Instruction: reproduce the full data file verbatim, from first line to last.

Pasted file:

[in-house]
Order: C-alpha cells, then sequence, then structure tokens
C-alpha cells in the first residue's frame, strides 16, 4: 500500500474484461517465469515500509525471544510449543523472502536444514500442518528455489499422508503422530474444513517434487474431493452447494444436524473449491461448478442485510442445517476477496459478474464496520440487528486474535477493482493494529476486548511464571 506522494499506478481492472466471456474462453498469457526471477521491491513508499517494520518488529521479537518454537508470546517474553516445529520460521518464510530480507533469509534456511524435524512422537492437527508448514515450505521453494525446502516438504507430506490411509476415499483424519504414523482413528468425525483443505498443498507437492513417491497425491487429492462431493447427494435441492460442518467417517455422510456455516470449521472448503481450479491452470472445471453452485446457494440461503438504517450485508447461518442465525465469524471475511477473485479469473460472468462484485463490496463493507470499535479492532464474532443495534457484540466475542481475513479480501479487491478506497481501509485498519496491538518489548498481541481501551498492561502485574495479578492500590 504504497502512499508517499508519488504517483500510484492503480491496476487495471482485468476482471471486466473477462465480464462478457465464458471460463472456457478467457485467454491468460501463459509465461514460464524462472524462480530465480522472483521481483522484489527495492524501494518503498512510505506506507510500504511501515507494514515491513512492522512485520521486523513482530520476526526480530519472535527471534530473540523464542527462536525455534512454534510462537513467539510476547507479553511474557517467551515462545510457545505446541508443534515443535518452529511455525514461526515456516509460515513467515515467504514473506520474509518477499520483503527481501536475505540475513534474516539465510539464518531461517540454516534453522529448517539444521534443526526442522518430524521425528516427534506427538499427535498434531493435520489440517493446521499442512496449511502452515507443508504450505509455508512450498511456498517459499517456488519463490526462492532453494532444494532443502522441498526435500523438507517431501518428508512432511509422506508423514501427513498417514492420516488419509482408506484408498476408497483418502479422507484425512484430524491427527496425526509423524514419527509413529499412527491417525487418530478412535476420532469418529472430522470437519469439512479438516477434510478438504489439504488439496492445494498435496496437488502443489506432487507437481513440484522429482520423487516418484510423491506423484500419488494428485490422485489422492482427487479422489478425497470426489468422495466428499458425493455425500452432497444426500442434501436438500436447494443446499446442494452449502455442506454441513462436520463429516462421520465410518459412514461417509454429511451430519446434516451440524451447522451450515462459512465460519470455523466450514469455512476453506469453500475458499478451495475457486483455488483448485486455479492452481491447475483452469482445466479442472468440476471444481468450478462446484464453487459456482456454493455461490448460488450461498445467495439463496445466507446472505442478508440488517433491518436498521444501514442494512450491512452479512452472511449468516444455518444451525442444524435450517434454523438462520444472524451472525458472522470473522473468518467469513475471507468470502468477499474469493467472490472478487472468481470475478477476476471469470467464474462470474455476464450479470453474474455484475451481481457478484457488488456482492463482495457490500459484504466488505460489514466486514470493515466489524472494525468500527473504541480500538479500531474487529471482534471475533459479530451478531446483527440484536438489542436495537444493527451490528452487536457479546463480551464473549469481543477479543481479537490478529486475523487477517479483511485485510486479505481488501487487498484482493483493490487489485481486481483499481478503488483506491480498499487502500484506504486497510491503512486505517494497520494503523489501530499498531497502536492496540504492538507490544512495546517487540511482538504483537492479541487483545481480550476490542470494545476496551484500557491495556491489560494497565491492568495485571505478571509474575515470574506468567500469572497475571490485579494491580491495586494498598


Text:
[in-house]
Order: C-alpha cells, then sequence, then structure tokens
C-alpha cells in the first residue's frame, strides 16, 4: 500500500474484461517465469515500509525471544510449543523472502536444514500442518528455489499422508503422530474444513517434487474431493452447494444436524473449491461448478442485510442445517476477496459478474464496520440487528486474535477493482493494529476486548511464571 506522494499506478481492472466471456474462453498469457526471477521491491513508499517494520518488529521479537518454537508470546517474553516445529520460521518464510530480507533469509534456511524435524512422537492437527508448514515450505521453494525446502516438504507430506490411509476415499483424519504414523482413528468425525483443505498443498507437492513417491497425491487429492462431493447427494435441492460442518467417517455422510456455516470449521472448503481450479491452470472445471453452485446457494440461503438504517450485508447461518442465525465469524471475511477473485479469473460472468462484485463490496463493507470499535479492532464474532443495534457484540466475542481475513479480501479487491478506497481501509485498519496491538518489548498481541481501551498492561502485574495479578492500590 504504497502512499508517499508519488504517483500510484492503480491496476487495471482485468476482471471486466473477462465480464462478457465464458471460463472456457478467457485467454491468460501463459509465461514460464524462472524462480530465480522472483521481483522484489527495492524501494518503498512510505506506507510500504511501515507494514515491513512492522512485520521486523513482530520476526526480530519472535527471534530473540523464542527462536525455534512454534510462537513467539510476547507479553511474557517467551515462545510457545505446541508443534515443535518452529511455525514461526515456516509460515513467515515467504514473506520474509518477499520483503527481501536475505540475513534474516539465510539464518531461517540454516534453522529448517539444521534443526526442522518430524521425528516427534506427538499427535498434531493435520489440517493446521499442512496449511502452515507443508504450505509455508512450498511456498517459499517456488519463490526462492532453494532444494532443502522441498526435500523438507517431501518428508512432511509422506508423514501427513498417514492420516488419509482408506484408498476408497483418502479422507484425512484430524491427527496425526509423524514419527509413529499412527491417525487418530478412535476420532469418529472430522470437519469439512479438516477434510478438504489439504488439496492445494498435496496437488502443489506432487507437481513440484522429482520423487516418484510423491506423484500419488494428485490422485489422492482427487479422489478425497470426489468422495466428499458425493455425500452432497444426500442434501436438500436447494443446499446442494452449502455442506454441513462436520463429516462421520465410518459412514461417509454429511451430519446434516451440524451447522451450515462459512465460519470455523466450514469455512476453506469453500475458499478451495475457486483455488483448485486455479492452481491447475483452469482445466479442472468440476471444481468450478462446484464453487459456482456454493455461490448460488450461498445467495439463496445466507446472505442478508440488517433491518436498521444501514442494512450491512452479512452472511449468516444455518444451525442444524435450517434454523438462520444472524451472525458472522470473522473468518467469513475471507468470502468477499474469493467472490472478487472468481470475478477476476471469470467464474462470474455476464450479470453474474455484475451481481457478484457488488456482492463482495457490500459484504466488505460489514466486514470493515466489524472494525468500527473504541480500538479500531474487529471482534471475533459479530451478531446483527440484536438489542436495537444493527451490528452487536457479546463480551464473549469481543477479543481479537490478529486475523487477517479483511485485510486479505481488501487487498484482493483493490487489485481486481483499481478503488483506491480498499487502500484506504486497510491503512486505517494497520494503523489501530499498531497502536492496540504492538507490544512495546517487540511482538504483537492479541487483545481480550476490542470494545476496551484500557491495556491489560494497565491492568495485571505478571509474575515470574506468567500469572497475571490485579494491580491495586494498598